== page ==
If the police suspect you of being drunk behind the wheel in Texas, they may administer the following test;
- Horizontal gaze nystagmus test
- One-leg stand test, and
- A walk and turn test.
The police officer is allowed to administer one test or a combination of tests.
In addition, police can also administer breathalyzer or blood tests.
Can you refuse to take the field sobriety tests?
In Texas, you do not have to submit to field sobriety tests. When requested by the officers to exit your vehicle after a traffic stop, do so and then, politely inform the officer that you do not wish to participate in the field sobriety tests.
You will probably get arrested, especially if the officer has reasonable cause to suspect that you might be intoxicated. However, you have a right to not incriminate yourself.
You can refuse a breathalyzer test as well, and should you do so, the officers will most likely apply for a warrant from a judge for a blood sample. You must comply with a warrant.
DWI penalties in Texas
If, after a sobriety test, you are found guilty of driving under the influence, you will be convicted of a DWI. The penalties will depend on whether the number of prior offences and the amount of alcohol in your system.
A driver convicted with a DWI in Texas may end up paying a fine or serving a jail term. In severe cases, his or her driver’s license may get suspended.
DWI offences are a class B misdemeanor for alcohol levels exceeding .08 while those exceeding .15, they may be charged with a Class A misdemeanor.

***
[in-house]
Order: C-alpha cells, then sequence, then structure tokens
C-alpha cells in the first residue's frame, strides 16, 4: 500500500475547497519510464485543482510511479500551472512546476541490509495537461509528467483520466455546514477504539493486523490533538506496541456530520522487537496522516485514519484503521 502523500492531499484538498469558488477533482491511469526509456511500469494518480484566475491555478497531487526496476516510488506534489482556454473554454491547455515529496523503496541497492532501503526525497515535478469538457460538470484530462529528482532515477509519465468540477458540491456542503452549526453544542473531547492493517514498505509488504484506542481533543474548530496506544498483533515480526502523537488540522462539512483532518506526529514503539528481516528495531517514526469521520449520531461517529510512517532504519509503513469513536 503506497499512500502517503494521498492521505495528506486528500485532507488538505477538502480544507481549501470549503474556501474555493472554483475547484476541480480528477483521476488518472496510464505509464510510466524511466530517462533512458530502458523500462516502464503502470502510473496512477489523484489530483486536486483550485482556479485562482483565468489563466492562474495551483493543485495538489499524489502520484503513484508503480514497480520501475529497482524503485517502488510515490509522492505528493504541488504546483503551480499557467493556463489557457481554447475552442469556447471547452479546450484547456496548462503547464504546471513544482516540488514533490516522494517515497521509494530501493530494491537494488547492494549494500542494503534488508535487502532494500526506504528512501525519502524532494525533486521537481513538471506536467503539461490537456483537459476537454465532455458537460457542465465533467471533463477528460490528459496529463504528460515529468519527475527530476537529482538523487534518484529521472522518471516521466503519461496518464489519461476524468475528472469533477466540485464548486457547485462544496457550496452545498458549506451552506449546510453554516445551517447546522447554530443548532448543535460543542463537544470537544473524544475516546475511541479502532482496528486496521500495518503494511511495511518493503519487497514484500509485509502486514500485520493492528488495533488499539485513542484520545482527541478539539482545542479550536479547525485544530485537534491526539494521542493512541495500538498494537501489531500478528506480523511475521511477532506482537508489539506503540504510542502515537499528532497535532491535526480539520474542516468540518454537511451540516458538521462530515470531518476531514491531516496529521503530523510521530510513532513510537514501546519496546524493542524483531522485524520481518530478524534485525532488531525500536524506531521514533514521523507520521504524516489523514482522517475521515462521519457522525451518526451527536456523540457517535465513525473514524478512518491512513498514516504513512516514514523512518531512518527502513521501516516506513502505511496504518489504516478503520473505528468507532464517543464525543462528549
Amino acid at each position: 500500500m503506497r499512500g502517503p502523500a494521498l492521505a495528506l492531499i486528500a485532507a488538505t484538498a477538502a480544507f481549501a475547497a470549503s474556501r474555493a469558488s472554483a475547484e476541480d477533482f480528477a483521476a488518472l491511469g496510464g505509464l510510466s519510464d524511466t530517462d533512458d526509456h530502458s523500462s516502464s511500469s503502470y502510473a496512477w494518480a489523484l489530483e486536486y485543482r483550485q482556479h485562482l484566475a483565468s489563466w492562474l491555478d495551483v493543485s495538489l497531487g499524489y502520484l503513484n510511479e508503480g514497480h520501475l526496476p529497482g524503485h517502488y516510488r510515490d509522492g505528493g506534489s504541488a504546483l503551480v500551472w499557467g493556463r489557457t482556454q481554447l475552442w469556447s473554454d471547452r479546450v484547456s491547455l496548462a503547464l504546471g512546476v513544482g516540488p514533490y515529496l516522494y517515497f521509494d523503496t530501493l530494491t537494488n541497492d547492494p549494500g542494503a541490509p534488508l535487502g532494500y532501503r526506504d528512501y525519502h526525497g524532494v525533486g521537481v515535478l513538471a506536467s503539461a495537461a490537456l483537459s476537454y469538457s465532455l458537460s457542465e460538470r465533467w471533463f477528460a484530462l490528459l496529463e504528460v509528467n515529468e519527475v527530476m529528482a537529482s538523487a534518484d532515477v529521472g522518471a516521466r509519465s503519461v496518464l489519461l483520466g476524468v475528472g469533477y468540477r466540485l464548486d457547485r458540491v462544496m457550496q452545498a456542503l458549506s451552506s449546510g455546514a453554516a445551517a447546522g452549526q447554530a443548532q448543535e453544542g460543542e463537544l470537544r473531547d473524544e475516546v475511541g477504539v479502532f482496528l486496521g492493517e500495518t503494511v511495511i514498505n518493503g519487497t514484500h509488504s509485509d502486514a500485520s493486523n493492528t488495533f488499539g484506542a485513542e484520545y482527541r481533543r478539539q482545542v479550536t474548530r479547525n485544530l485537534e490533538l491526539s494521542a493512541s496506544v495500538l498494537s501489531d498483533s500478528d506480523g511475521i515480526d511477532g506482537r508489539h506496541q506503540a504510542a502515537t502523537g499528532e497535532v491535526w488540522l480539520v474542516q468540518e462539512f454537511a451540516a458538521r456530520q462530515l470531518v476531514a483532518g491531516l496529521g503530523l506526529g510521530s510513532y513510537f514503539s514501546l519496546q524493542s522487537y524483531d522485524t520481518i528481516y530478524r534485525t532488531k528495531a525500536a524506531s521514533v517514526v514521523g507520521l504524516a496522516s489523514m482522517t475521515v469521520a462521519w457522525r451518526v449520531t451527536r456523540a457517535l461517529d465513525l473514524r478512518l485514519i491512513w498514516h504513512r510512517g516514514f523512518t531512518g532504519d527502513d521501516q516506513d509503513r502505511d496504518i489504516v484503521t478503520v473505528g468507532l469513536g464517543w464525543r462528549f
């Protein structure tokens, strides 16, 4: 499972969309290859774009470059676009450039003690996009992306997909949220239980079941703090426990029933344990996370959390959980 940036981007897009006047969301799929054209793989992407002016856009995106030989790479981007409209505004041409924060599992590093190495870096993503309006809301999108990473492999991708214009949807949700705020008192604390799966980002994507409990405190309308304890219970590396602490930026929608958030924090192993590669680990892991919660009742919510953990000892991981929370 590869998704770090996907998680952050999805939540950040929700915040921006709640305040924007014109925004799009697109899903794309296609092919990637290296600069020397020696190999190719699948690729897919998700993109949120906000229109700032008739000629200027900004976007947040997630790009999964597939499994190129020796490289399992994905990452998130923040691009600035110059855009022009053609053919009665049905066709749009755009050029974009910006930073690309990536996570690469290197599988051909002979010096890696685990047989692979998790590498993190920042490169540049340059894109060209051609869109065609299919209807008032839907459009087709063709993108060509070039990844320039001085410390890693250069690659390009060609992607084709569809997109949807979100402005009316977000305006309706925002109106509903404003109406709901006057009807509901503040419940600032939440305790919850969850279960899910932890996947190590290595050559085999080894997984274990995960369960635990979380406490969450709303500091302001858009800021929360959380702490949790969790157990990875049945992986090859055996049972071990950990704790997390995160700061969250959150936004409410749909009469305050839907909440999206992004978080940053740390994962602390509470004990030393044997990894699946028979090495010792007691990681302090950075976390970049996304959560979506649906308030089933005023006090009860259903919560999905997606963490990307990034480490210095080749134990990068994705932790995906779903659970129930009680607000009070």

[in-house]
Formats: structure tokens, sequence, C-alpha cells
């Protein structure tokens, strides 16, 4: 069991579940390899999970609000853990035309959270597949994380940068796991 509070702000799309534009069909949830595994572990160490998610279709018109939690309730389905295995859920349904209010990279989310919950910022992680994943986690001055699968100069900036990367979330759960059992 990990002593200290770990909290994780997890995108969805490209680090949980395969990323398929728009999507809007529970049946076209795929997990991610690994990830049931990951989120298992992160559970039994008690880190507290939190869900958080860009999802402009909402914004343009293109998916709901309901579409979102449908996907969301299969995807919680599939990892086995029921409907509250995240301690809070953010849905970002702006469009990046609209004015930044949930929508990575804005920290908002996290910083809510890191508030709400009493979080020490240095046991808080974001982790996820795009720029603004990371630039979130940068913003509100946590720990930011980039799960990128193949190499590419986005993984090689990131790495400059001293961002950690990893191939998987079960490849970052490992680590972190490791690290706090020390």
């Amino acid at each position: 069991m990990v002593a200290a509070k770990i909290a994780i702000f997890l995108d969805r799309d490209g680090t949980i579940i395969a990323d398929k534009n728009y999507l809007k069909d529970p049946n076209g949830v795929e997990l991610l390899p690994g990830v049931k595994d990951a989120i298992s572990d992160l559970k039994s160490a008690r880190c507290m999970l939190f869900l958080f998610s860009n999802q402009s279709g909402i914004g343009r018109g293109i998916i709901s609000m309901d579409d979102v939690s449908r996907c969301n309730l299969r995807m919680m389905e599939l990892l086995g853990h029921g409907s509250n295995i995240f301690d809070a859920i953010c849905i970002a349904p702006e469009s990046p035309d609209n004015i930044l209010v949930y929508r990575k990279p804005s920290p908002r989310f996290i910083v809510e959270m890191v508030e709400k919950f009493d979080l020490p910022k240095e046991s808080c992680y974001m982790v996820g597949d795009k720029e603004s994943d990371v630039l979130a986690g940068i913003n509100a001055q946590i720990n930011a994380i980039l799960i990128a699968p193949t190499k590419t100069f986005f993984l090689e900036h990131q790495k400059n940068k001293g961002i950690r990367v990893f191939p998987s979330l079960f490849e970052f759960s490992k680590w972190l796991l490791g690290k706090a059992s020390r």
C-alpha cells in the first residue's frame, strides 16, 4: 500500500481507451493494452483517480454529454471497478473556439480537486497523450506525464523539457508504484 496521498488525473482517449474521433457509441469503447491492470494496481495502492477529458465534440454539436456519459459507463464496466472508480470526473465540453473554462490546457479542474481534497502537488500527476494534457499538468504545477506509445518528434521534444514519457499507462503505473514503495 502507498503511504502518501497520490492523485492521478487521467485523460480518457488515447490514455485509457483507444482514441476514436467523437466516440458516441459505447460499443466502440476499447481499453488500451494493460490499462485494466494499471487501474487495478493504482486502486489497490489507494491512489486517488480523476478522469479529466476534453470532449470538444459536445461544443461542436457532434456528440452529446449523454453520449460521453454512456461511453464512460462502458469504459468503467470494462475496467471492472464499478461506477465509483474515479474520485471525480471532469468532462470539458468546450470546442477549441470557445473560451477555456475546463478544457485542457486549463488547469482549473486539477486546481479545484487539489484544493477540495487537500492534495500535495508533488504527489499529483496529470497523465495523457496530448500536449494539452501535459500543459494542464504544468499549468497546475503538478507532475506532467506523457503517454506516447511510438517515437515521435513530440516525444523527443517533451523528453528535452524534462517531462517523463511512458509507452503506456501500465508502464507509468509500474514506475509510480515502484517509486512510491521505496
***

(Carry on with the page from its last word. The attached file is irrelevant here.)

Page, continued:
It is important to note that prior convictions determine the penalties as follows;
- First offense: Fines of up to $2,000; 6 to 180 days in jail; license suspension of 90 days to 1 year; and an annual fee of up to $2,000 for 3 years to retain your driver’s license.
- Second offense: Fines of up to $4,000; 1 month to 1 year in jail; license suspension for at least 1 year; and annual fee of up to $2,000 for 3 years to retain your driver’s license.
- Third offense: $10,000 fine; 2 to 10 years in prison; license suspension for 1 to 2 years; and an annual fee of up to $2,000 for 3 years to retain your driver’s license.
- DWI with a child passenger (under the age of 15years): This is a State Jail Felony, even with no prior DWI convictions, and carries a fine of up to $10,000 and jail time of 180 days to 2 years. You will also lose your driver’s license for 180 days.
Penalties also may include community service, DWI education and treatment programs, mandatory use of an ignition interlock device.
For minors aged 21 and below, the DUI penalties include;
- First-time DUI is a Class C misdemeanor, with fines of up to $500 with no jail time. However, your driver’s license may be suspended for 60 days, 20 to 40 hours of community service and to complete an alcohol educational program.
- Second and third DUI: After two convictions, a third offense is a Class B misdemeanor with a fine of up to $2,000, jail time of up to 180 days for minors who are above the age of 18.
The long term repercussions of a DWI & DUI conviction for drivers include loss of job opportunities and chances to attend colleges.
Are you facing a DWI or DUI in Denton, Texas?
While everyone is aware of the dangers of drinking and driving, sometimes we get on the wrong side of the law.
If you find yourself in trouble with the law because of driving under the influence in Texas, it’s advisable that you seek the services of a DWI attorney in Denton, Texas, to help you plan your defense.
However, the better solution is to always keep within legal limits, take a Taxi or have a designated driver.